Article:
all this makes me happy but then it leaves Me Very sad all I think about is you My Work and Will I ever get straight and get started again in a Way I’m glad Mamas dead because this Would Just about killed her Darling there was a Mag that came out called Holiday My picture was in it I cut it out to send to you so you don’t forget What I look like (smirk) Bobbys sister Janey send a small picture of Mister so you Will be able to at least look at your family oh I Wish I had a picture of you please tell Bama [trumpeter Carl “Bama” Warwick] or Jimmy [Joe’s brother Jimmy Guy] or somebody to get one and send it to Me oh Joe Sweetheart you know I love you so it hurts you are all I ever think about please Write Me a long letter as soon as you can I can’t Write your Mother and Dad as I can only Write a few people But tell them I love them also and if they Write to me I Will answer I love you love you Will never stop

As Ever Your
Billie Holiday.

A few days later, in a letter dated July 12, she writes, just before bed: “I am going to try so hard to dream of you,” and quickly admonishes: “Don’t laugh. Sometimes I am lucky and can.” The prison had screened a movie that night, Sister Kenny with Rosalind Russell: “It was a very good picture but it made me kind of sad thinking about the last show we seen together odd man out” (James Mason’s 1947 noir, Odd Man Out). Lights out cuts Holiday’s writing short, but the next night she picks up her pencil again:

Well darling its night again. After I got thru my work today I just couldn’t write. I cried for the first time. Oh darling I love you so much I am so sorry you have to stay there in Phila. It must be awfully hot. Yes baby I gained nine pounds and I am getting biger all the time gee you wont love me fat (smile) But you must look wonderful. Youer so tall and you needed some weight. So thank heavens for that and what ever happens at your trial sweetheart keep your chin up don’t let nothing get you down. It won’t be long before were together agian. My lights has been out every since I last saw you. But they will go on agian for us all over the world. Write to me Joe as soon as you can. Ill always love you as ever your Lady Billie Holiday.

In her own trial, Holiday had blamed Joe for her addiction. When his trial came up in September, her testimony now exonerated him. The drugs had all been hers, she said—Guy didn’t even know where they came from. The jury deliberated for an hour, and Guy was released. “Billie Holiday’s Mate Freed,” the headlines read: “Word From Blues Singer Would Have Landed Joe Guy in Pen.” But Billie had spared him.

The next March, Holiday returned to New York—she was released two months early, for good behavior—but her prison time, and her unshakable habit, haunted her career. As a felon, she was forbidden by New York law to work anywhere liquor was sold, a restriction that cut her off from the night clubs and cabarets that were a jazz singer’s lifeblood. Almost immediately, she was using heroin again.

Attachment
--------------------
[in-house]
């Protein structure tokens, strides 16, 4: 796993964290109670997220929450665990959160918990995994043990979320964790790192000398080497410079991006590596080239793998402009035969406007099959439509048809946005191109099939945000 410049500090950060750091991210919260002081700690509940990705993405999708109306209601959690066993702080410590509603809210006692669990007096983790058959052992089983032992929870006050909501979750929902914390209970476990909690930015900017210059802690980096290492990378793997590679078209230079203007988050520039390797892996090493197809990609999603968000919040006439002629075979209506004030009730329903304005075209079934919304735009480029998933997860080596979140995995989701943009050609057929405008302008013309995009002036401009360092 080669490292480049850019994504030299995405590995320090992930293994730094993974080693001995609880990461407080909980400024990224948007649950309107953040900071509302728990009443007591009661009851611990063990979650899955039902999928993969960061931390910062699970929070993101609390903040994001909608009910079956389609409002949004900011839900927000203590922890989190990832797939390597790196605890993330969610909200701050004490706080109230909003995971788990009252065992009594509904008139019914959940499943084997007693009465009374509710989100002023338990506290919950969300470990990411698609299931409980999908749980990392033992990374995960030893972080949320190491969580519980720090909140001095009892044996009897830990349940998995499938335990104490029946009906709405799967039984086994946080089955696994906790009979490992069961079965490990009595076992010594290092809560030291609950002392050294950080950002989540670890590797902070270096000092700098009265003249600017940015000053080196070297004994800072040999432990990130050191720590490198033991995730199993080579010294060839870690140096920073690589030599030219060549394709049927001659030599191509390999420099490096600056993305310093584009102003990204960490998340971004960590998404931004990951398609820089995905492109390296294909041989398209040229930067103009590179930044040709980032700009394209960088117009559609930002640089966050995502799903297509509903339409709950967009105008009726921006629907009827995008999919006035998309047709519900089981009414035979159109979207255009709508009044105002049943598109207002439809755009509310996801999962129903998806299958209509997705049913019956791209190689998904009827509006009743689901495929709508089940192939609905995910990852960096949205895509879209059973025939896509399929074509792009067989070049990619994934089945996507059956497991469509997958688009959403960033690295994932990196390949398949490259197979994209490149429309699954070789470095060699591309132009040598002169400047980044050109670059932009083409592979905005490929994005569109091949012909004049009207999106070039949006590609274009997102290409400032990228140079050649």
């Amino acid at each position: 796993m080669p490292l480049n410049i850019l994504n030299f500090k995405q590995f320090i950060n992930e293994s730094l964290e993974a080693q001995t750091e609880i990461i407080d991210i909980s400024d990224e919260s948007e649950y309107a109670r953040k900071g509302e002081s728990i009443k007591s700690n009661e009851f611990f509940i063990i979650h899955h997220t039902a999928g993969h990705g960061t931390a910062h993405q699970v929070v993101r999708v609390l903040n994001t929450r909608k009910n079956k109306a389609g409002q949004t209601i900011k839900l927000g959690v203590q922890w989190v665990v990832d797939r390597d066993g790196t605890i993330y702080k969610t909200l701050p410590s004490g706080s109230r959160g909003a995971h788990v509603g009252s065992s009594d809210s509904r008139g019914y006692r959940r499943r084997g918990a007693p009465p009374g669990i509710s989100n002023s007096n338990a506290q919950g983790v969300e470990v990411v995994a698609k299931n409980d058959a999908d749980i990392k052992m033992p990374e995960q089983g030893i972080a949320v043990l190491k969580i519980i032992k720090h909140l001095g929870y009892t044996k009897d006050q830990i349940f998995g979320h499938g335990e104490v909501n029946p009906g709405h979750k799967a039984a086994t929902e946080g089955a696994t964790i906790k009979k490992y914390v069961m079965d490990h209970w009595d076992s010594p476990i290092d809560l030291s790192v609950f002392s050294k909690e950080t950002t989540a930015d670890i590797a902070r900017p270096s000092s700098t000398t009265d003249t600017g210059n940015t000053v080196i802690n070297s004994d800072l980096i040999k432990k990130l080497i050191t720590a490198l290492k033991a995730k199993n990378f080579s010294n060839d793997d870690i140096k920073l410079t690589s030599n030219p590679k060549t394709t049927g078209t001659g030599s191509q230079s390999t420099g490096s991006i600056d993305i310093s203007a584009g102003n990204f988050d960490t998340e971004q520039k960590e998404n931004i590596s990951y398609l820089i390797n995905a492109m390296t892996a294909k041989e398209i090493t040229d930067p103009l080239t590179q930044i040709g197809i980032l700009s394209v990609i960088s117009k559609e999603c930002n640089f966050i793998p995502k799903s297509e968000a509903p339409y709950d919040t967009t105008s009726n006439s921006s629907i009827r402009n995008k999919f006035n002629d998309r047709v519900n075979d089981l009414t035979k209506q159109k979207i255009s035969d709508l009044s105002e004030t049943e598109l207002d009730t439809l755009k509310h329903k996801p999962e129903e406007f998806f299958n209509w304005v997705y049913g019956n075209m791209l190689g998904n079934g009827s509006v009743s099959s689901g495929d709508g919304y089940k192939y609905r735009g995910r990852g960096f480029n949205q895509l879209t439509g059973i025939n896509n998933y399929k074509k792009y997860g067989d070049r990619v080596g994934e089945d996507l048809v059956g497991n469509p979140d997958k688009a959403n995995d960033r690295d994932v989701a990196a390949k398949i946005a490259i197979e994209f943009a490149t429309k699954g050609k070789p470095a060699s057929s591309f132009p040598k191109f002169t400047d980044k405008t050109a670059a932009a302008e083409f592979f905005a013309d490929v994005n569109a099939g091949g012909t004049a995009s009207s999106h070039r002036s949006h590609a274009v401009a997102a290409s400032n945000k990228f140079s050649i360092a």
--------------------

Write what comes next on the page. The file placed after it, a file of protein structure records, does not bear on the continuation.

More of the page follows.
Joe Guy, meanwhile, was gone. According to the New York Amsterdam News, “The guys on the street intimated that … Guy, who was exonerated of dope charges, had recently taken an apartment in the 200 block of 129th St., but nobody could quite agree on the exact house.” As far as Holiday’s biographers are concerned, Joe Guy’s story ends there, with a vanishing act no one seemed too much to mourn. In the words of one writer, Guy “permanently dropped out of music” and “died in obscurity”; according to another, he “faded back down South where he was born.” For most historians, Guy simply disappears from the stream of history, his brilliant future—widely predicted, less than a decade before—evaporated.

Guy wound up back in his hometown of Birmingham, playing local clubs and mentoring younger players, who he emphatically urged to keep away from dope. Sometimes, friends and admirers said, his original brilliance still came through in his solos, and local musicians revered his playing. But his personal demons never left him alone.

Billie Holiday died in New York in 1959, at the age of 44. Guy died two years later in Birmingham. It had been more than a decade since the world had passed him by. He was 41 years old.

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Back in Birmingham. Joe Guy with Charles “Chuck” Clarke (saxophone), Mary Alice Clarke (piano), and Jesse Evans (vocals). Photo courtesy Roberta Lowe.

P. S. Earlier this week I announced a giveaway for my book Doc. (There are several good Joe Guy stories in it.) Thanks for all who entered the drawing by signing up to follow this blog, and congrats to phil-bond for the win. Hope you like it. Let me know.

Another P. S. What prompted me to write this post in the first place was a phone call, a few days ago, with Guy’s nephew Bernith, who lovingly recalls his uncle’s last days. I’m grateful for the added insight into Guy’s life, death, personality, and family, and I look forward to telling more of the story in the next book. Please stay tuned.

Meanwhile, here’s an interesting musical analysis of Guy’s career, including a complete, annotated discography.

Tell me what you think.

Okay, friends and strangers, I could use your feedback.

Here’s a short, working synopsis of my book in progress. I invite your input (on content, style, or any nitpicking details) in the comment section below. To chime in, you need zero prior knowledge of the subject matter, just an honest gut reaction. I’d like to know what works for you here and what doesn’t, and what could work better—anything you think might better persuade a person to pick up and read this book.

Thanks for taking a look.

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Magic City Bounce and Swing tells the story of one of American music’s most essential unsung communities.